Delhi HC restrains entities from using actor Jackie Shroff's name, voice without permission

The court said Shroff is a celebrity and this status inherently grants him certain rights over his personality and associated attributes.
Bollywood actor Jackie Shroff
Bollywood actor Jackie Shroff

NEW DELHI: The Delhi High Court has restrained various entities from using actor Jackie Shroff's name, including sobriquets "Jackie" and "Jaggu Dadda", voice and images for commercial purposes without permission.

Justice Sanjeev Narula, in an interim order dated May 15, said the entities selling wallpapers, T-shirts and posters, etc. on e-commerce websites and operating an artificial intelligence (AI) chatbot platform were prima facie acting in violation of the actor's personality and publicity rights by exploiting and misappropriating his attributes.

The judge also passed the direction against two content creators who published videos of Shroff with "extremely profane words and abuses".

The court said Shroff is a celebrity and this status inherently grants him certain rights over his personality and associated attributes.

"The plaintiff has established a prima facie case for grant of an ex-parte injunction. Balance of convenience lies in his favour and against defendants no. 3-4, 6-7, 13 and 14. If an injunction is not granted in the present case, it will lead to irreparable loss/harm to the Plaintiff, not only financially but also with his right to live with dignity," the court observed.

"It becomes evident that the alleged activities of some of the defendants have, on a prima facie basis, resulted in commercial benefits through the unauthorised exploitation of the plaintiff's personality. Such defendants have utilised the plaintiff's name, image, voice, and other unique characteristics without permission, thereby infringing on his personality and publicity rights," it said.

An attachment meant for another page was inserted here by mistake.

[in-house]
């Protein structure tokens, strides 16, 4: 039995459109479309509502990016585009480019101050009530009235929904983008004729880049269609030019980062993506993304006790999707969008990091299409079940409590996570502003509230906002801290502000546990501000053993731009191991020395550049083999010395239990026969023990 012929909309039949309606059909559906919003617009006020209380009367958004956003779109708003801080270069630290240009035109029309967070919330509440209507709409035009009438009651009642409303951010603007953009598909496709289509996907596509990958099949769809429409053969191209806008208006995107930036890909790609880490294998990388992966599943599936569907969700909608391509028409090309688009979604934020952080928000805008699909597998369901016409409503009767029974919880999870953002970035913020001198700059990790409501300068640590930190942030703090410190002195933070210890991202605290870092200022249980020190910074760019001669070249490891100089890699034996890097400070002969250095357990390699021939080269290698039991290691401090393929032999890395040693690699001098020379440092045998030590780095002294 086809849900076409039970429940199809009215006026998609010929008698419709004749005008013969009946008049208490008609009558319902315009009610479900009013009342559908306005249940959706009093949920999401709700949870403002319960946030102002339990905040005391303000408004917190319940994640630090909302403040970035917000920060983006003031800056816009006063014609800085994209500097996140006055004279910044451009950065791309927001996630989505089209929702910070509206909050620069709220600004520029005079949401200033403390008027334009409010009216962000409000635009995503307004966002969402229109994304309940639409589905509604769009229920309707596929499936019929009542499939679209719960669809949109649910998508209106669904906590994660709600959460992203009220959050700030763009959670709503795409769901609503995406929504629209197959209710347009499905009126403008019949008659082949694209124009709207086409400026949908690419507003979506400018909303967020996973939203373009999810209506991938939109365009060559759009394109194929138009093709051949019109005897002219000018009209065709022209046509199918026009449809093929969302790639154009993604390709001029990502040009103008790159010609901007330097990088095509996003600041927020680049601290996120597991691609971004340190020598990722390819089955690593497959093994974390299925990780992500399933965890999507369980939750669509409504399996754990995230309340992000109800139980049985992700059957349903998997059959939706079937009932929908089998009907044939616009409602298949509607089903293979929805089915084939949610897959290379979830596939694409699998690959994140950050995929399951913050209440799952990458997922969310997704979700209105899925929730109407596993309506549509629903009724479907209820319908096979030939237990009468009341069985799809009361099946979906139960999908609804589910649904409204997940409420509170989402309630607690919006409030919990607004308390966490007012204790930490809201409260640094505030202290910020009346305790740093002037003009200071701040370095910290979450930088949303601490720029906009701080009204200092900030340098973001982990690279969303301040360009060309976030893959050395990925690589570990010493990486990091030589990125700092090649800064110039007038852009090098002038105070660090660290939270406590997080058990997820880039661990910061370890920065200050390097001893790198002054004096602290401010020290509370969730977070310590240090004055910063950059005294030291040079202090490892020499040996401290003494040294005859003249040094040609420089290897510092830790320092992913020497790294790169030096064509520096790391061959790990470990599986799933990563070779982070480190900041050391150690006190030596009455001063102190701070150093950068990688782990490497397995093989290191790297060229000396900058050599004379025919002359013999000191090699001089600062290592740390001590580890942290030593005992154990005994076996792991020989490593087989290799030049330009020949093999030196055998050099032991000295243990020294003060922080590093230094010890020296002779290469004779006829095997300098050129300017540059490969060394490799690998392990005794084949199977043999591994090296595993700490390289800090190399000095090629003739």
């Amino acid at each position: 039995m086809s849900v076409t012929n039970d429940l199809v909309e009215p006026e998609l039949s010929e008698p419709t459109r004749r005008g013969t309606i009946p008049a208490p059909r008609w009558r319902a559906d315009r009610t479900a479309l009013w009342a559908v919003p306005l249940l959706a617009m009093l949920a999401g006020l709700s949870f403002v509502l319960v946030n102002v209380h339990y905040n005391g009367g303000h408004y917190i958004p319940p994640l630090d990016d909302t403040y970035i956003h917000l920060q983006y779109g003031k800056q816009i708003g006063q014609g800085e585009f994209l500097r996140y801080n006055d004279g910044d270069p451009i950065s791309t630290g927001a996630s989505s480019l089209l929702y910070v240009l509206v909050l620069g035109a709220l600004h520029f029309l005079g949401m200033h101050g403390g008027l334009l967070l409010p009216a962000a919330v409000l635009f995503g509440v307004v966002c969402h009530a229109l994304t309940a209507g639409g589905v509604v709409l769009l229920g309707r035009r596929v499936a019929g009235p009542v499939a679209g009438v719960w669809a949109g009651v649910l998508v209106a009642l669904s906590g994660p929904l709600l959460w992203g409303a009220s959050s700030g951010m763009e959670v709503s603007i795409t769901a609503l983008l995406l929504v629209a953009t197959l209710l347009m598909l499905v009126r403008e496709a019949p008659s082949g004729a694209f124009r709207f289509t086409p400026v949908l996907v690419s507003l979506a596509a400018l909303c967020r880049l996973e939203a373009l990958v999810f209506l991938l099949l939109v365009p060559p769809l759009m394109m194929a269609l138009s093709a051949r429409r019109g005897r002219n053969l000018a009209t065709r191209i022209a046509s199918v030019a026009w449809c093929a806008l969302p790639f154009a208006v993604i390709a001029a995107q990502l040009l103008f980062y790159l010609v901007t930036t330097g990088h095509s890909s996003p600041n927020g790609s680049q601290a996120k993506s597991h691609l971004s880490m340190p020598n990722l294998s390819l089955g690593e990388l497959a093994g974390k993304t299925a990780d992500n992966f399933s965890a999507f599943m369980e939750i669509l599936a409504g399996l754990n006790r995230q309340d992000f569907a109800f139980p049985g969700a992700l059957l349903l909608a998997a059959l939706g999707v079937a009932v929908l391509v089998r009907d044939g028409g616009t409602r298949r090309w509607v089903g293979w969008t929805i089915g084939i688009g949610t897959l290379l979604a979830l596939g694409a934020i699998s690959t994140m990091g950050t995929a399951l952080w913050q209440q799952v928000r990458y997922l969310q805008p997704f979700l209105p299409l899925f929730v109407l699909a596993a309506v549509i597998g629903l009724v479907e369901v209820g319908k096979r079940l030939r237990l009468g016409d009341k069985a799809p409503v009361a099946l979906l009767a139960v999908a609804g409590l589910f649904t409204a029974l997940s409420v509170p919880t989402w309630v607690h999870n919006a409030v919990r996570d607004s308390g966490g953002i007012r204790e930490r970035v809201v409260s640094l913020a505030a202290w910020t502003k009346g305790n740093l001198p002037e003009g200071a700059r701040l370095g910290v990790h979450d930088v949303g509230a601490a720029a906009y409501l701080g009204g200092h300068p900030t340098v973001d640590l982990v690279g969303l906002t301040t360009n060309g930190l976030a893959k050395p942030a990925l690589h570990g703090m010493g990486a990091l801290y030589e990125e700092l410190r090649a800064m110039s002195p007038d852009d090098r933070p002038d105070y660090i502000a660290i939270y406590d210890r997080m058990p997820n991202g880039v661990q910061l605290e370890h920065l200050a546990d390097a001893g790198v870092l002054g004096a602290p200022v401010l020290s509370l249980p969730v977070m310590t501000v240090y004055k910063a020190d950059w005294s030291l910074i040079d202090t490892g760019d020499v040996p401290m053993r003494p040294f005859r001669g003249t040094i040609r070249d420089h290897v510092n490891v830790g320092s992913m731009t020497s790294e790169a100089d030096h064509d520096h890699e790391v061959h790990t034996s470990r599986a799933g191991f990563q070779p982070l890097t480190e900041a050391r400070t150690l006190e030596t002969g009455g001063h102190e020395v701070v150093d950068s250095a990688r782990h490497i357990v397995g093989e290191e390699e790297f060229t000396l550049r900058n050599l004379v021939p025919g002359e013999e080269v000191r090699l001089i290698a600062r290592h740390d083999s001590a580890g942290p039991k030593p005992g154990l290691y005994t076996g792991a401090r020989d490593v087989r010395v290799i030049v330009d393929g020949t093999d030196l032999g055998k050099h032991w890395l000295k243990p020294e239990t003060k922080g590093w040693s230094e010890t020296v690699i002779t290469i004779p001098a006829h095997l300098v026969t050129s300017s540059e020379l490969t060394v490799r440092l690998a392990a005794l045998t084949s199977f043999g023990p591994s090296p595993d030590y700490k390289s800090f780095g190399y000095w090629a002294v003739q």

The court issued notice to certain other entities with respect to alleged violation of his rights, including a YouTube content creator hosting an allegedly derogatory video and a restaurant owner using the registered trademark "Bhidu" for his outlet.

With respect to the video, the court said the actor's portrayal did not introduce any falsehoods.

Rather, it embellished his existing public perception as being formidable and it would therefore like to hear the YouTuber before passing any order.

"The format, akin to a meme, spoof, or parody, is part of a burgeoning comedic genre that leverages the cultural resonance of public figures to create engaging content. YouTubers are a growing community, and the substantial viewership of these videos translates into significant revenue for the creators, underscoring that such content is not merely entertainment but also a vital source of livelihood for a considerable segment, particularly, the youth," the court stated.

"Restricting such creative expressions by enjoining defendant no.5 from producing similar videos or blocking these videos might have far-reaching consequences for this vibrant community. More critically, it could set a precedent that stifles freedom of expression, potentially deterring the public from exercising their right to free speech due to fear of legal repercussions," the court opined.

The court listed the matter for further hearing on October 15 and directed the Department of Telecommunications and the Ministry of Electronics and Information Technology to issue necessary directions to the telecom service providers and internet service providers to block the infringing URLs.

Some defendants said they had taken down the allegedly offending merchandise and the court held that they would be bound by the undertaking.

Shroff had approached the high court earlier this month against the unlicensed use of his name and personality attributes by several entities for commercial gain.

His counsel objected to the "misuse" of his personality and publicity rights through the sale of merchandise and wallpapers as well as "insulting" memes and GIFs and the use of AI.

He also alleged infringement of his trademark rights on Marathi slang "bhidu".

Shroff, who was represented by lawyer Pravin Anand, has contended that individuals cannot be allowed to mislead consumers into buying products thinking they are endorsed by the actor who has worked in over 200 films.

In support of his case, Shroff's counsel had relied on orders passed by the high court in similar lawsuits by actors Amitabh Bachchan and Anil Kapoor.

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